In the event of a planned protest, a crisis team needs to maintain contact with local police, assess whether any particular vulnerability may cause stores or neighboring businesses to be the target of protesters, and assess how practical it will be to operate normally during the protest, as well as accounting for direct physical threat and planning to maintain full communications with employees in areas targeted by protesters.
There are also far-flung issues to consider, Colen suggested. “What about twenty-four-hour stores that haven’t closed for years? Do they even know where the keys are? How to power down? Or set the alarm?” Coordination is just as vital, he said. For example, if a weather emergency is forcing a store to close but will also shut down public transportation, “You want to close the store several hours in advance; you don’t want your employees to be stuck.” And employee absences resulting from disruption in local transportation systems can have a far-reaching impact and need to be accounted for during emergency preparations.
The flexibility that Walgreens has built into its approach is a critical—but often forgotten—piece of the crisis preparedness puzzle, according to Regina Phelps, president of Emergency Management & Safety Solutions, a crisis management, exercise design, business continuity, and pandemic planning firm. There are five steps in the crisis management model—risk assessment, prevention/mitigation, preparedness, response, and recovery—and companies need to individually address each step for every threat they face, according to Phelps.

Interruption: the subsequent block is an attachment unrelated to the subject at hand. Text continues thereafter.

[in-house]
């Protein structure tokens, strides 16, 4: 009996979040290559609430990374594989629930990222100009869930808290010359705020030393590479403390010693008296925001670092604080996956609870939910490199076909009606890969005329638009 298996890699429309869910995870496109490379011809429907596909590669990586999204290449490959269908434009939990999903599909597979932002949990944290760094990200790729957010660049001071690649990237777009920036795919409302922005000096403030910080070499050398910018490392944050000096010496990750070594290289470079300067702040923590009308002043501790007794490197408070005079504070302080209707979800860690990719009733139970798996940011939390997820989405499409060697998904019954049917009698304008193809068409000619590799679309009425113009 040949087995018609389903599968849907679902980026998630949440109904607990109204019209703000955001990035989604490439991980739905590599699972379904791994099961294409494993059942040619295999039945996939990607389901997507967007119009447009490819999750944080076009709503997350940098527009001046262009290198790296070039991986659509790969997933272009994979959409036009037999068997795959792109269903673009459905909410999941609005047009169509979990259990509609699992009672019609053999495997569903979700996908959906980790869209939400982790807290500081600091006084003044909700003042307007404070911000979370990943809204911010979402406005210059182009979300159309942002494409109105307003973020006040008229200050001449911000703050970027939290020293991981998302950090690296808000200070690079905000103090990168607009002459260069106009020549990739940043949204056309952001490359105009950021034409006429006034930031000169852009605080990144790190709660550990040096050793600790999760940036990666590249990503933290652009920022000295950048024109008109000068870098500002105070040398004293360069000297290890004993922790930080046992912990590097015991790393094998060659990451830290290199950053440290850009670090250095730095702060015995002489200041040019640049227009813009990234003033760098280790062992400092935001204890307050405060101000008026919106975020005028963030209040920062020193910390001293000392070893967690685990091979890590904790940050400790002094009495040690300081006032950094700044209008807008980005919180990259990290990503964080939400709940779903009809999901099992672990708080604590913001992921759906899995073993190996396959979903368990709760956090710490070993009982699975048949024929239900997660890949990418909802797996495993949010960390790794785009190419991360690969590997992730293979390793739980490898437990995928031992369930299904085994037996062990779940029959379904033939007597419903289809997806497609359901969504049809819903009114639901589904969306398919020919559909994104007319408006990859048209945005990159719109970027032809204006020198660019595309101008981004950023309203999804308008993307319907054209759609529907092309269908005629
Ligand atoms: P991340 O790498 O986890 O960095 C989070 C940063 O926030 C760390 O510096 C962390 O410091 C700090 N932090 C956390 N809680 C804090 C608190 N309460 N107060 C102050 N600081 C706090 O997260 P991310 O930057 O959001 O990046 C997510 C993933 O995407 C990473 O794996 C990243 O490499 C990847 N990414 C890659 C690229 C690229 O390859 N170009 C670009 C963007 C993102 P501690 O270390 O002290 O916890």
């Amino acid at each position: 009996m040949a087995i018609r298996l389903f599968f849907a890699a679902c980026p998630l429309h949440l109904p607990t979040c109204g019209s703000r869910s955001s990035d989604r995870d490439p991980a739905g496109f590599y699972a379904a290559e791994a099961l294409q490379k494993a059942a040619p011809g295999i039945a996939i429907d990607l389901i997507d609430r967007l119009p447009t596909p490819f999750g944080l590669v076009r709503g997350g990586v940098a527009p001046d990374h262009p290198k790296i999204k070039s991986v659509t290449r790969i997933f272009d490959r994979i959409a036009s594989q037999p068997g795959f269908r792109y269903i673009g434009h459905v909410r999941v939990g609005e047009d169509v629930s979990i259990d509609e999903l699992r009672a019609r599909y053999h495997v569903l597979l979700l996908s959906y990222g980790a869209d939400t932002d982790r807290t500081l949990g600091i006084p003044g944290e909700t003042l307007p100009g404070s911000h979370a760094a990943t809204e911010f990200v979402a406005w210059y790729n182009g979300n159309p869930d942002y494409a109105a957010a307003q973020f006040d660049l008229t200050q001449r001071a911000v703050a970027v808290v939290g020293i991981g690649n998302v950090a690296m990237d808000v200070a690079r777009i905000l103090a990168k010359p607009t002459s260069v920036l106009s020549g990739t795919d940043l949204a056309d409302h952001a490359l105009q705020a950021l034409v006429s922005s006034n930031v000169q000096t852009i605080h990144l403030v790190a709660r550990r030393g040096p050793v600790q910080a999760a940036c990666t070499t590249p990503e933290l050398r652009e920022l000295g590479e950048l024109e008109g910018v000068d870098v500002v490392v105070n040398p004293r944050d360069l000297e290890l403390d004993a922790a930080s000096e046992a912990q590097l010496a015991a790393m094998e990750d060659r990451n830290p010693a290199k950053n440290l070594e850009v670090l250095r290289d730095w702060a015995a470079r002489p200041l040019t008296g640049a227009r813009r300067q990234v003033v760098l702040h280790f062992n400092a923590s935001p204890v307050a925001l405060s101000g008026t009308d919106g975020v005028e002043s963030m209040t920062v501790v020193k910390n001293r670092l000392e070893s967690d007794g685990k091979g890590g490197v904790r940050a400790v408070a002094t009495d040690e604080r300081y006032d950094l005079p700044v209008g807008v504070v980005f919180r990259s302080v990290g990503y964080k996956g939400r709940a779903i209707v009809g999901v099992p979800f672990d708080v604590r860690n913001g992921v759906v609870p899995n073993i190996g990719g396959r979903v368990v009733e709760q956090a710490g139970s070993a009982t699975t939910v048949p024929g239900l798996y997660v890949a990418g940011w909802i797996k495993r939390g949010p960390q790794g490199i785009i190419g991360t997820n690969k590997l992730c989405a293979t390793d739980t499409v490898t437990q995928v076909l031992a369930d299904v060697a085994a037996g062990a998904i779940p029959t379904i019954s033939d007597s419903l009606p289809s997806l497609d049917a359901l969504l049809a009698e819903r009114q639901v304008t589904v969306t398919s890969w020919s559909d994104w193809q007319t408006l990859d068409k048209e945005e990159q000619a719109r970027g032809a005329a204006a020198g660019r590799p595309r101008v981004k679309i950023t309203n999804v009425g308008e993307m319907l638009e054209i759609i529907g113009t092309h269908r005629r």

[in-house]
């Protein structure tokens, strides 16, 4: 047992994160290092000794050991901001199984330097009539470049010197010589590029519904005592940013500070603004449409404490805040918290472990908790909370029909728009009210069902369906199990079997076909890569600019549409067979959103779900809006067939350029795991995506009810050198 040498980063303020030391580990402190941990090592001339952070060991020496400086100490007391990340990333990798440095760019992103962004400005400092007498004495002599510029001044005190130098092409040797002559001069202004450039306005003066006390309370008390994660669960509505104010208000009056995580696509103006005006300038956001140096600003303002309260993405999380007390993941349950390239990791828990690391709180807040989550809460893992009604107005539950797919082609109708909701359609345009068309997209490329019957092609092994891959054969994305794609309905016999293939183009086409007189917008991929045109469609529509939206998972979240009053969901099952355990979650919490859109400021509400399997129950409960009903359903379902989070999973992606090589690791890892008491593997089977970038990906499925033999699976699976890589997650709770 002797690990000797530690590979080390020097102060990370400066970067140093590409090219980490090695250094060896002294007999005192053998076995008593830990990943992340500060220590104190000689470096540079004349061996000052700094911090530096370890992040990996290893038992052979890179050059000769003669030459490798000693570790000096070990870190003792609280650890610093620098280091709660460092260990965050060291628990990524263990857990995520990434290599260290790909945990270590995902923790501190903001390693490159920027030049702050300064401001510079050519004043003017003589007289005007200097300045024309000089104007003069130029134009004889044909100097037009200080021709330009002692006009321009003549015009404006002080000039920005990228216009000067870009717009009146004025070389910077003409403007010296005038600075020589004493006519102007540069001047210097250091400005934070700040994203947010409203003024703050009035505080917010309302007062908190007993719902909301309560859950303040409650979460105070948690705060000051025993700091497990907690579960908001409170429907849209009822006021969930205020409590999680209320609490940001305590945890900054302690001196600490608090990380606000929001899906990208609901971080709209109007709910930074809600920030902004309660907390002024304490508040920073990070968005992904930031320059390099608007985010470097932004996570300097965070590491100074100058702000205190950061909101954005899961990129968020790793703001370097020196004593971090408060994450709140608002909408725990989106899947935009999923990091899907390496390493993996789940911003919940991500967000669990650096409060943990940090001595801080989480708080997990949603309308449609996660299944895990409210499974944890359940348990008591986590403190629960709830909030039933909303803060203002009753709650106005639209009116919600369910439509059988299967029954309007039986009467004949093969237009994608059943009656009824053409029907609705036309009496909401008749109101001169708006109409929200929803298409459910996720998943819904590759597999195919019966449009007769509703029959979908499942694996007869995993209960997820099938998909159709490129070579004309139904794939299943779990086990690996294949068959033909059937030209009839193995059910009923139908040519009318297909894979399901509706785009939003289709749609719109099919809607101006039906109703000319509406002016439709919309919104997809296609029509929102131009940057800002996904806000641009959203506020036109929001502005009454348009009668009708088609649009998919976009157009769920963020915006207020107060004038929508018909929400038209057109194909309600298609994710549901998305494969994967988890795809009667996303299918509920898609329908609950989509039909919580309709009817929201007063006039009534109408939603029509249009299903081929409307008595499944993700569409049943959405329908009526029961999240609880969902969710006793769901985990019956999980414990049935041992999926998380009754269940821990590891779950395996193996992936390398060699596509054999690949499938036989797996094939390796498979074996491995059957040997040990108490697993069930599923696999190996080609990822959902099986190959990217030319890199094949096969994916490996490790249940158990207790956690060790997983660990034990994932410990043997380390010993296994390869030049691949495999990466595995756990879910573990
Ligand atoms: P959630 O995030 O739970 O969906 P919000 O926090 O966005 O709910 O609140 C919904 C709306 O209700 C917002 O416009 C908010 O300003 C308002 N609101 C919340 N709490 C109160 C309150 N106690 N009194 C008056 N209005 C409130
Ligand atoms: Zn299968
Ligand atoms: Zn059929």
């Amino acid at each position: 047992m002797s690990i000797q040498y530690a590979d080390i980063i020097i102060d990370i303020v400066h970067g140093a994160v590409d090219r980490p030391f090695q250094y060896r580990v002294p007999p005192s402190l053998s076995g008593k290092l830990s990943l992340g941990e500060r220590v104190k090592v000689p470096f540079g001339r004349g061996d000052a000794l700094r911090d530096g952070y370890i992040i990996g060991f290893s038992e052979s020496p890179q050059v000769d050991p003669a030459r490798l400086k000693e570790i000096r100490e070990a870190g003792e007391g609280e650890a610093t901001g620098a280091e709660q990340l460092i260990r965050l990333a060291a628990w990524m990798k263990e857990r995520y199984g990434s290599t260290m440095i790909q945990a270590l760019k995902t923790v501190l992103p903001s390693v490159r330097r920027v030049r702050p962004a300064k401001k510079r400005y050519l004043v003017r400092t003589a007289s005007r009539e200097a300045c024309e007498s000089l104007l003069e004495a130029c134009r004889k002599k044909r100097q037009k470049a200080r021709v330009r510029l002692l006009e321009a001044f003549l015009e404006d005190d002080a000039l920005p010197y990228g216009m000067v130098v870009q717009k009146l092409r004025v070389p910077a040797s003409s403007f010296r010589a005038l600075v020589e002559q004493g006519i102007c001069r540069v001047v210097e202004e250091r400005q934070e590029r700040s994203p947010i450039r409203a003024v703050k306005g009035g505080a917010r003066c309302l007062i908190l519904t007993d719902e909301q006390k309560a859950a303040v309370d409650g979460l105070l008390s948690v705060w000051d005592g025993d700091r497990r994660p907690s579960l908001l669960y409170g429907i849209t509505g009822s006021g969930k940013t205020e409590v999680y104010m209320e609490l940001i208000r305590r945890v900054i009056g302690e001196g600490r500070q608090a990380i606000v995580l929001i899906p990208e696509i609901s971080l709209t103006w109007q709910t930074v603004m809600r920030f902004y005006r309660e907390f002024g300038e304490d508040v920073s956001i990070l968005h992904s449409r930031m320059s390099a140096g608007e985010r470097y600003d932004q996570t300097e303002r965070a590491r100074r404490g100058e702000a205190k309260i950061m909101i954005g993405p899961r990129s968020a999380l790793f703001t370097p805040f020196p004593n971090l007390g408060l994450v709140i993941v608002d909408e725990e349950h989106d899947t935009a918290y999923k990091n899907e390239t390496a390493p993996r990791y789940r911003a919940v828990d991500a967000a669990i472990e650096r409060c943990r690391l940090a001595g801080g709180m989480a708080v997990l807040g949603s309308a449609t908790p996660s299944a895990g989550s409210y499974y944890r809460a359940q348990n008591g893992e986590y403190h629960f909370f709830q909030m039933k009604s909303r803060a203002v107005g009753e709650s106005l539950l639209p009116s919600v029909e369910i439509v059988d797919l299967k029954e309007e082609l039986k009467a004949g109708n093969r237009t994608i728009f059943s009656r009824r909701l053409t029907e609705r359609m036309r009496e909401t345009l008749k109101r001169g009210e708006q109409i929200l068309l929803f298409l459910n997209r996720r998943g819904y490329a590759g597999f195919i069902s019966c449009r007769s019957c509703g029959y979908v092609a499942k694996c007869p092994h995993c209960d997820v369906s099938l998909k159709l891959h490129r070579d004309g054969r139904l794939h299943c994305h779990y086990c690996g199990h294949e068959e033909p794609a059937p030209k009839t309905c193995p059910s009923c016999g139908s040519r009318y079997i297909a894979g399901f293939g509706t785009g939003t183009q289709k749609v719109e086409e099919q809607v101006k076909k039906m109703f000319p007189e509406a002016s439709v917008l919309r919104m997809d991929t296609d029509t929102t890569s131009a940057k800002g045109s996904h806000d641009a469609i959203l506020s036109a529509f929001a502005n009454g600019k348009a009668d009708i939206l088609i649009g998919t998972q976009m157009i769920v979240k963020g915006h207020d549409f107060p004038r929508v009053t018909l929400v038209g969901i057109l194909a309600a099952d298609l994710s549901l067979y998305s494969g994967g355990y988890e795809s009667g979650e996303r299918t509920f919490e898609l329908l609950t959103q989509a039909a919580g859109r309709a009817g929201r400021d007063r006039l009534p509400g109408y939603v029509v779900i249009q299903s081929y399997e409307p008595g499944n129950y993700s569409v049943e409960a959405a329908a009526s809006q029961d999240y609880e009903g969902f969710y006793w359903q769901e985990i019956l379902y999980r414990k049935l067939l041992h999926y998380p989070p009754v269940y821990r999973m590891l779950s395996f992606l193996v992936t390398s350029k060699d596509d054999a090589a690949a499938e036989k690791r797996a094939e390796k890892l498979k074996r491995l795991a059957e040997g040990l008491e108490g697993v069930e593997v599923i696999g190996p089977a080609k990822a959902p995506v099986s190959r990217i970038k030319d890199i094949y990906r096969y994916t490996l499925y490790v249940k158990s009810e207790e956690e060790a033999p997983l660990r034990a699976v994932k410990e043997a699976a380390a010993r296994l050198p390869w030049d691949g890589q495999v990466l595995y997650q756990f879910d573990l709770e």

For example, retail locations that face a risk from earthquakes should take specific mitigation measures against that threat, such as implementing restrictive “overhead policies” and securing tall items, and specific preparedness activities, such as earthquake awareness training. Retailers must avoid generic emergency management planning that doesn’t acknowledge that different types of disasters warrant different prevention measures and response planning and create standard operating procedures for identified credible hazards.